It seems that scarcely a week goes by these days without someone launching Yet Another Social Networking Site. There are more of them knocking around these days than you can shake a stick at: MySpace, Facebook, LinkedIn, Friendster, Bebo, Jaiku, Wayn, Twitter, Second Life, LiveJournal, meetup.com … the list goes on.
Pownce is one of the latest newcomers, and I got an invite for it just before Faith Camp. It was founded by various Web 2.0 entrepreneurs including Kevin Rose of Digg fame and launched about a month or so ago with great fanfare. Its purpose, as it says on the home page, is to “send stuff to your friends”:
Pownce is a way to send messages, files, links, and events to your friends. You’ll create a network of the people you know and then you can share stuff with all of them, just a few of them, or even just one other person really fast.
Right. So what exactly does it do that you can’t already do with a combination of MSN Messenger and either Facebook or MySpace?
It seems that your home page on Pownce shows the latest things that you and all your friends have posted on the site, so to make the most of it you need to have a network of friends who are using it. Visually, it looks pretty slick, and the concept seems similar in some ways to Twitter, but it still seems a bit pointless to me.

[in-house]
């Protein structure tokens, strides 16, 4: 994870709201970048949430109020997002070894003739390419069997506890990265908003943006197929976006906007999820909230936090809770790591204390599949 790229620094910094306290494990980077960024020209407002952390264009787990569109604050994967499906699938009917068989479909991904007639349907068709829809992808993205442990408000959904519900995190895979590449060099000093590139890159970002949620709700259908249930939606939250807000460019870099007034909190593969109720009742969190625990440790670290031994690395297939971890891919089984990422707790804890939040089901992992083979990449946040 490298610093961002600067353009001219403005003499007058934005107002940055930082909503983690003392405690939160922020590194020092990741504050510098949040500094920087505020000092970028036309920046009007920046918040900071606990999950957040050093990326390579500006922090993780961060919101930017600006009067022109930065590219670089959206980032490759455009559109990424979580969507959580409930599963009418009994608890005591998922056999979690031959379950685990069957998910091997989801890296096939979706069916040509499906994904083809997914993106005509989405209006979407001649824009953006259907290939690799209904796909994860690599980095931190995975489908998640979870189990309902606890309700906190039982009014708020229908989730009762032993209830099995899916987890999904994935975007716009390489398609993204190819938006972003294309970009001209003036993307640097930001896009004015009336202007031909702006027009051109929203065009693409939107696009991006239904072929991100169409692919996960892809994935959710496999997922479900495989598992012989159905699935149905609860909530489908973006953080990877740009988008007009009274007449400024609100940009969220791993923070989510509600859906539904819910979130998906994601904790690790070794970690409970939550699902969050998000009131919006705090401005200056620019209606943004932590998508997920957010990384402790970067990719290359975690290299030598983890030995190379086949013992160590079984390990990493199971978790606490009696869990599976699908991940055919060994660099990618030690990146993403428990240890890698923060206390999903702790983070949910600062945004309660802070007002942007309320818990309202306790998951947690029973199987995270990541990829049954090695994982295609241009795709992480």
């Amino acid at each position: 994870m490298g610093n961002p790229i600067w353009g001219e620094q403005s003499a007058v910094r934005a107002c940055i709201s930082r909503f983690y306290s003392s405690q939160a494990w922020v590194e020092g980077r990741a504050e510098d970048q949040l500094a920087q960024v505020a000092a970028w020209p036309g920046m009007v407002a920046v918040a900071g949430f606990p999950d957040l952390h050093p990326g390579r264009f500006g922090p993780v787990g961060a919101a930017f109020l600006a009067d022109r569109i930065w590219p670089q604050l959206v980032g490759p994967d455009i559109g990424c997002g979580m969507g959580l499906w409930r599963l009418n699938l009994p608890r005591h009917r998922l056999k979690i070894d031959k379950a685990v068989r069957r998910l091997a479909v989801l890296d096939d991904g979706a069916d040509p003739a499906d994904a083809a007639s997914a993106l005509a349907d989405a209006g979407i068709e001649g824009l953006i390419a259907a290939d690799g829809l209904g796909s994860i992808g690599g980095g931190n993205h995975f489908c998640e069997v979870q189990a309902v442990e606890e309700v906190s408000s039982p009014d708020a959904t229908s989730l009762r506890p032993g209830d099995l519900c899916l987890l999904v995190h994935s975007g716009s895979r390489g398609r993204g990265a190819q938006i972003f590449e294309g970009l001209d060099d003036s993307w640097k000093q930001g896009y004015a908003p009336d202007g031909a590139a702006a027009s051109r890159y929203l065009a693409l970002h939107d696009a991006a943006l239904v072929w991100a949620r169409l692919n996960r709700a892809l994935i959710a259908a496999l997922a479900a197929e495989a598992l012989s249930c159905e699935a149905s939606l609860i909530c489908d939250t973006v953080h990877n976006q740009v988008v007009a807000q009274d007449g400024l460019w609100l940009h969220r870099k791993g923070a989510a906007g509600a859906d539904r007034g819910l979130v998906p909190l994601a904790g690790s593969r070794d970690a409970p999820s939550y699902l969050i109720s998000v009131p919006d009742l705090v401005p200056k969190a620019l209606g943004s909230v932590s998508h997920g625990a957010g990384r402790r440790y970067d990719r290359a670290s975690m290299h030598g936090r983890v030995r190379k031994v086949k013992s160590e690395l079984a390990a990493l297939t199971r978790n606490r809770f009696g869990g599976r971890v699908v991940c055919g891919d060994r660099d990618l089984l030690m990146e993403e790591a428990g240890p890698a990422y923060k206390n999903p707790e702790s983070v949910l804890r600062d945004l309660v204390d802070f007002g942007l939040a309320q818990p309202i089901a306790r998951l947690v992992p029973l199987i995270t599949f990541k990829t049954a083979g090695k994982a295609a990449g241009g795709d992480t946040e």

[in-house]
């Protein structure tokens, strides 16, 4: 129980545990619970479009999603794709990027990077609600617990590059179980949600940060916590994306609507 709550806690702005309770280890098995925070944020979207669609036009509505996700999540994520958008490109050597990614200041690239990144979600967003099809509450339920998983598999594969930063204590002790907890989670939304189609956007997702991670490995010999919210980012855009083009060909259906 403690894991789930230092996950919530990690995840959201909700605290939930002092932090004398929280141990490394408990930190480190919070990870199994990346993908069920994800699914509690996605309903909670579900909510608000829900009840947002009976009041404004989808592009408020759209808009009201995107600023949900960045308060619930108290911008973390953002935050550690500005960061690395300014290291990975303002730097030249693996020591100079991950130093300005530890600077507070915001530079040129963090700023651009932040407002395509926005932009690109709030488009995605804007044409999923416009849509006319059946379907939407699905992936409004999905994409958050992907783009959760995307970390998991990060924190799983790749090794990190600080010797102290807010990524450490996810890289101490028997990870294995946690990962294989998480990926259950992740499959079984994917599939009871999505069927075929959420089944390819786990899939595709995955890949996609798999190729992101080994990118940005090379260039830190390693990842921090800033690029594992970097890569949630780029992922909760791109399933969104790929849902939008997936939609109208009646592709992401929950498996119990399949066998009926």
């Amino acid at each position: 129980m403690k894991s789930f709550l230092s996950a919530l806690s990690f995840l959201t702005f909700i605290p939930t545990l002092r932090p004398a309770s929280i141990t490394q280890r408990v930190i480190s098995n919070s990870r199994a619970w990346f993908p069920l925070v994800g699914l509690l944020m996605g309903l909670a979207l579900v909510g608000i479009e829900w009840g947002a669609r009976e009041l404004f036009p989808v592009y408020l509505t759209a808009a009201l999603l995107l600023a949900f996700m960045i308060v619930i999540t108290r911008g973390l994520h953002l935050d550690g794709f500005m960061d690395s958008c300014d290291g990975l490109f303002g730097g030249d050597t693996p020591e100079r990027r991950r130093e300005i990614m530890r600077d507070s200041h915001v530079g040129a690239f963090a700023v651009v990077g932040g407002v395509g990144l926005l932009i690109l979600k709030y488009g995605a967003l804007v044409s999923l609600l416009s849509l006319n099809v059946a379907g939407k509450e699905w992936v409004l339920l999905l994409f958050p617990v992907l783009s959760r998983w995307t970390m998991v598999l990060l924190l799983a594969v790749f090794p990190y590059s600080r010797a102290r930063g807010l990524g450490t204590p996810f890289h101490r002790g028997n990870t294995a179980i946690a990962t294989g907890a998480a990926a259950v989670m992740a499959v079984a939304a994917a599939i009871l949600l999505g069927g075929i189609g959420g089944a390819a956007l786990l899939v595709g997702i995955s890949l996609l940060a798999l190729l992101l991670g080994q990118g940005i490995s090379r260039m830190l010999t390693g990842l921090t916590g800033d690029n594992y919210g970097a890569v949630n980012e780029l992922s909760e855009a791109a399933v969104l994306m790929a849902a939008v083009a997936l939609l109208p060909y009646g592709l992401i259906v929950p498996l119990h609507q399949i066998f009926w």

Social networking sites can absorb a lot of your time if you let them. You can spend hours on Facebook alone, and with a plethora of new ones on the scene it can be hard to keep track of all of them. However, most of my friends only make regular use of the biggest, best known and most useful ones: MySpace, Facebook, LinkedIn and YouTube, and maybe one or two others.
I wonder a bit if Web 2.0 is reaching saturation point somewhat. Or is it just another sign of the times we live in, where just as society re-invents itself every fortnight, the latest and greatest Internet phenomenon is a constantly and rapidly moving target?